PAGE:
Here we will prove: \( (t-1)! = \displaystyle \int_{0}^{\infty} x^{t-1}e^{-x} \,dx\)

with \(t \in \mathbb{R}\) , \(t \notin \mathbb{Z}^{-}\)

Which is the definition of the Gamma Function: \(\Gamma(t) = (t-1)! = \displaystyle \int_{0}^{\infty} x^{t-1}e^{-x} \,dx\)

Proof:

For brevity, let \(I=\displaystyle \int_{0}^{\infty} x^{t-1}e^{-x} \,dx\)

We proceed to integrate by parts, letting: \(u=x^{t-1}\) and \(dv=e^{-x}dx\)

\(\Rightarrow\) \(du=(t-1)x^{t-2}dx\) , \(v=-e^{-x}\)

\(\Rightarrow\) \(I= -x^{t-1}e^{-x} \displaystyle \mid_{0}^{\infty} + (t-1)\displaystyle \int_{0}^{\infty} x^{t-2}e^{-x}\,dx\)

Integrating by parts again: \(u=x^{t-2}\) and \(dv=e^{-x}dx\)

\(\Rightarrow\) \(du=(t-2)x^{t-3}\) , \(v=-e^{-x}\)

\(\Rightarrow\) \(I=- x^{t-1}e^{-x}-(t-1)x^{t-2}e^{-x} \displaystyle \mid_{0}^{\infty} + (t-1)(t-2)\displaystyle \int_{0}^{\infty} x^{t-3}e^{-x}\,dx\)

We now recognize a pattern that will continue (this pattern can easily be seen using the table method of integration by parts). It is clear that:

\(I=-e^{-x}[x^{t-1}+(t-1)x^{t-2}+(t-1)(t-2)x^{t-3}+ .... + (t-1)!]_{0}^{\infty}\)

Then: \(I= \displaystyle \lim_{x\to\infty} -e^{-x}[x^{t-1}+(t-1)x^{t-2}+(t-1)(t-2)x^{t-3}+ .... + (t-1)!]\)

\(+ (t-1)!\)

Now consider: \(\displaystyle \lim_{x\to\infty} -e^{-x}[x^{t-1}+(t-1)x^{t-2}+(t-1)(t-2)x^{t-3}+ .... + (t-1)!]\)

It is tempting to transform this limit to the form \(\frac{0}{0}\) and use L'Hopital's Rule. We will use L'Hopital's Rule, but we will transform this to the form \(\frac{\infty}{\infty}\).

We have: \( \displaystyle \lim_{x\to\infty} -e^{-x}[x^{t-1}+(t-1)x^{t-2}+(t-1)(t-2)x^{t-3}+ .... + (t-1)!]\)

\(= \displaystyle \lim_{x\to\infty} \frac{[x^{t-1}+(t-1)x^{t-2}+(t-1)(t-2)x^{t-3}+ .... + (t-1)!]}{\frac{1}{-e^{-x}}}\)

\(=\frac{\infty}{\infty}\)

Now, if we differentiate the numerator and denominator \(t+1\) times (this is the definition of L'Hopital's Rule), we have:

\(\frac{d^{t+1}}{dx^{t+1}} (x^{t-1}+(t-1)x^{t-2}+(t-1)(t-2)x^{t-3}+ .... + (t-1)!) = 0\)

\(\frac{d^{t+1}}{dx^{t+1}} \frac{1}{-e^{-x}} = \frac{1}{-e^{-x}}\)

Then we have: \(\displaystyle \lim_{x\to\infty} \frac{0}{\frac{1}{-e^{-x}}} = \frac{0}{\infty} = 0\)

Note that \(\frac{0}{\infty} \) is not an indeterminate form.

Recall that \(I= \displaystyle \lim_{x\to\infty} -e^{-x}[x^{t-1}+(t-1)x^{t-2}+(t-1)(t-2)x^{t-3}+ .... + (t-1)!]\)

\(+ (t-1)!\)

We just evaluated the limit at infinity and found it to be equal to zero. Then we have:

\(I=(t-1)!\)

\(\Rightarrow\) \( \displaystyle \int_{0}^{\infty} x^{t-1}e^{-x} \,dx = (t-1)!\)

Which was to be proved.

QED

## Comments

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TopNewestI like the idea of creating a recursion using integration by parts. But, instead, you should use induction for complete rigor, rather than saying "from here we can recognize the pattern." Good article! – Cody Johnson · 2 years, 11 months ago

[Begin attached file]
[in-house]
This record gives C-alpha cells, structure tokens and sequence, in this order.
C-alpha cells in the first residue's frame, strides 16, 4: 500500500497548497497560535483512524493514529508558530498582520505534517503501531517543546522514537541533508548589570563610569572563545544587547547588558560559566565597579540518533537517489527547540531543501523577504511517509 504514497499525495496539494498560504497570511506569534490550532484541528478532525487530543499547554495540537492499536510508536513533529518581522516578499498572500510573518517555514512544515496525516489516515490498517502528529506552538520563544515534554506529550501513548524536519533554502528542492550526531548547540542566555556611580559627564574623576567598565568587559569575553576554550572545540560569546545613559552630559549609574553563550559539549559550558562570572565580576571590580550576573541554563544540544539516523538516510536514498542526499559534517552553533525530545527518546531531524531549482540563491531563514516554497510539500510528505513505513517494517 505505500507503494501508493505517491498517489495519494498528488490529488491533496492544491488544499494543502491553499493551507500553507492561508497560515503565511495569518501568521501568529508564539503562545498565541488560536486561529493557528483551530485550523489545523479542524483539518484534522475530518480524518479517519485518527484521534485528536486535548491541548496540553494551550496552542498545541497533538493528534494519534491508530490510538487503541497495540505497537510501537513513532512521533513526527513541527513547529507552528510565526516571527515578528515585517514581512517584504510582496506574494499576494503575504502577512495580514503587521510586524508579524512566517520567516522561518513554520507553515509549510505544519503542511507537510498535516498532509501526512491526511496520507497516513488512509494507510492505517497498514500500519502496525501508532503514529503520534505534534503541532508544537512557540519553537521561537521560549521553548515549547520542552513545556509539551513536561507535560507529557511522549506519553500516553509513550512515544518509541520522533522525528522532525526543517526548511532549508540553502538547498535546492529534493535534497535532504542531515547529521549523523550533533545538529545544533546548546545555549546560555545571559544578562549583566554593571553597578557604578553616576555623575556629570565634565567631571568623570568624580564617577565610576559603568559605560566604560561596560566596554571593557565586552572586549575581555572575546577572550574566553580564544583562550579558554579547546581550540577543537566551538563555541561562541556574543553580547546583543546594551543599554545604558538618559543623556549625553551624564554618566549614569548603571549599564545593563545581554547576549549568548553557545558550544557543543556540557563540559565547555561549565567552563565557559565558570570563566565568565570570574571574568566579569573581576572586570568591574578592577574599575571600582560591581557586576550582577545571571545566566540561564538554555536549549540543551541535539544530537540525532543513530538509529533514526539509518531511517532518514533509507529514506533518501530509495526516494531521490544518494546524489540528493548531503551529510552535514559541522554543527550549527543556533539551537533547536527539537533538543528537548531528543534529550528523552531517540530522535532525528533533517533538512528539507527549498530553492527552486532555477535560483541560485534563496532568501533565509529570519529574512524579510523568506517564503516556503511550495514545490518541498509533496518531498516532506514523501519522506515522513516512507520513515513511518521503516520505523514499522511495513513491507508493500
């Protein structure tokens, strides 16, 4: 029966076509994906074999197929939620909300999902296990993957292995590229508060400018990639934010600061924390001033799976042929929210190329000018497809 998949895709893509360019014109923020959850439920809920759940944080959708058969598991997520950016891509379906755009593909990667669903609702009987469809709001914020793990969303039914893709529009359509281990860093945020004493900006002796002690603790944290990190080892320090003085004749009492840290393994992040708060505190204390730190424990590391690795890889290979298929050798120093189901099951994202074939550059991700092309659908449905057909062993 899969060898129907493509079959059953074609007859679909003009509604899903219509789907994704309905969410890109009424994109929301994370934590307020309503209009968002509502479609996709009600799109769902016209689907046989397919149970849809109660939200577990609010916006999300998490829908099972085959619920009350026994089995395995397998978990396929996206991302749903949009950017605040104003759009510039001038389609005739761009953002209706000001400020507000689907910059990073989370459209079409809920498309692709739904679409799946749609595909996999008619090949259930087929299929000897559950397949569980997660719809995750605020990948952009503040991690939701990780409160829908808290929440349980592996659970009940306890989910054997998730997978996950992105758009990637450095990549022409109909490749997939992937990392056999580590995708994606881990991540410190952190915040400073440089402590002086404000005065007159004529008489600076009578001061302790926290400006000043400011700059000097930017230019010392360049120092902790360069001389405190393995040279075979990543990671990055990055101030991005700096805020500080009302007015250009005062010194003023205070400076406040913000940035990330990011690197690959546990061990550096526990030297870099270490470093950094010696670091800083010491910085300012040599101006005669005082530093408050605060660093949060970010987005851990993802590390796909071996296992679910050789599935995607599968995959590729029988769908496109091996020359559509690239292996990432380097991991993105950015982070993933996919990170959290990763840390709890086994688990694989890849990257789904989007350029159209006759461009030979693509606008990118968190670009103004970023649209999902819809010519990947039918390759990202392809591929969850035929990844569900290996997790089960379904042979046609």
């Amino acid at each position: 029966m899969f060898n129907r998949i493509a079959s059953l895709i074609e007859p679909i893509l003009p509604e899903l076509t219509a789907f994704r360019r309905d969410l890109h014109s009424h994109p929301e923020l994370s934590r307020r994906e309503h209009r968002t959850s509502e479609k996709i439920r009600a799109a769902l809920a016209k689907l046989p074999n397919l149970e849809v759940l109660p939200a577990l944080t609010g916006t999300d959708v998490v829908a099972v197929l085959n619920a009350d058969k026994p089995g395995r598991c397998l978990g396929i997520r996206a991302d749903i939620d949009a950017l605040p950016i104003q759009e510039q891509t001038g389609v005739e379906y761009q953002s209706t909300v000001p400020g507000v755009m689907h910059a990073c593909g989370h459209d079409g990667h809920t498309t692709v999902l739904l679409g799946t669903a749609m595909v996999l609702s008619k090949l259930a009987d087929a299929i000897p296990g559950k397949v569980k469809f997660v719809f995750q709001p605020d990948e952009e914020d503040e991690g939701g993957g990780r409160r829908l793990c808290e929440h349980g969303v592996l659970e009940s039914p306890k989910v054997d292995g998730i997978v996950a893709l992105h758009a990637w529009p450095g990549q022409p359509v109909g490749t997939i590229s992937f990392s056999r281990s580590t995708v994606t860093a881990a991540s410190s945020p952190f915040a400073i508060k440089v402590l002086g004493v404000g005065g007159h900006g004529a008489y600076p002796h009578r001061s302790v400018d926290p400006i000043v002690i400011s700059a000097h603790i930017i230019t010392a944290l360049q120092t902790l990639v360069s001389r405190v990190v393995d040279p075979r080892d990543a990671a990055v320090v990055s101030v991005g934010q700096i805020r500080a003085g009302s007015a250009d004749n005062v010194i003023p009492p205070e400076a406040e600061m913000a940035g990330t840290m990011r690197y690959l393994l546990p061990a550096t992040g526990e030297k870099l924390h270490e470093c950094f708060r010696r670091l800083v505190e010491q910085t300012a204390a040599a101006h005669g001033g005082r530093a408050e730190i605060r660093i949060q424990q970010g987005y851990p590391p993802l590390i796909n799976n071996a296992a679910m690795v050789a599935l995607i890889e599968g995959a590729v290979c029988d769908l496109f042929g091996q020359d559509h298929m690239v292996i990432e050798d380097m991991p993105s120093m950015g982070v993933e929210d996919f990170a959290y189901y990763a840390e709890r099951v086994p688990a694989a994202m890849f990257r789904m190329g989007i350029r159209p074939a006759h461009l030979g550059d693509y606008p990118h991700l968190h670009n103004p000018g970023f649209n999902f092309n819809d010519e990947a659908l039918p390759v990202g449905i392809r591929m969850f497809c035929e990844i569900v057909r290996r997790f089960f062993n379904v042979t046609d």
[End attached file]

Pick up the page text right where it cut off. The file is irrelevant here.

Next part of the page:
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– Ethan Robinett · 2 years, 11 months ago

I always thought it was a little "incomplete" to say something like that in a proof. All the teachers I've had in the past have done it that way, so that's how I got used to doing it, but it never really sat right with me. I never considered using induction, but thanks for the suggestion. That actually makes a lot more sense to me. I'm still relatively "new" in the proof-writing department so I really appreciate any guidance anyone is willing to give. Thanks!Log in to reply

Is there any way(there has to be) to do it in reverse, I mean is there any way to prove that \((t-1)! = \int _{ 0 }^{ \infty }{ { x }^{ t-1 }{ e }^{ -x } } dx\) and not \(\int _{ 0 }^{ \infty }{ { x }^{ t-1 }{ e }^{ -x } } dx = (t-1)!\) {I hope you got it] – Kartik Sharma · 2 years, 8 months ago

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You could have just used the relation gamma(t)=(t-1)gamma(t-1). – Bogdan Simeonov · 2 years, 11 months ago

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– Ethan Robinett · 2 years, 11 months ago

I wanted to show that the integral actually converged to that. The relation you're talking about wouldn't exist if someone didn't establish that the integral was equal to the factorial.Log in to reply

– Bogdan Simeonov · 2 years, 11 months ago

No, I meant just using the integration by parts only one time and the integral definition of the gamma function.Look at your note after the first IBPLog in to reply

– Ethan Robinett · 2 years, 11 months ago

Oh I see what you're saying. Yeah good catch I could've done thatLog in to reply

The first integral converges iff \(t>0\). – Haroun Meghaichi · 2 years, 11 months ago

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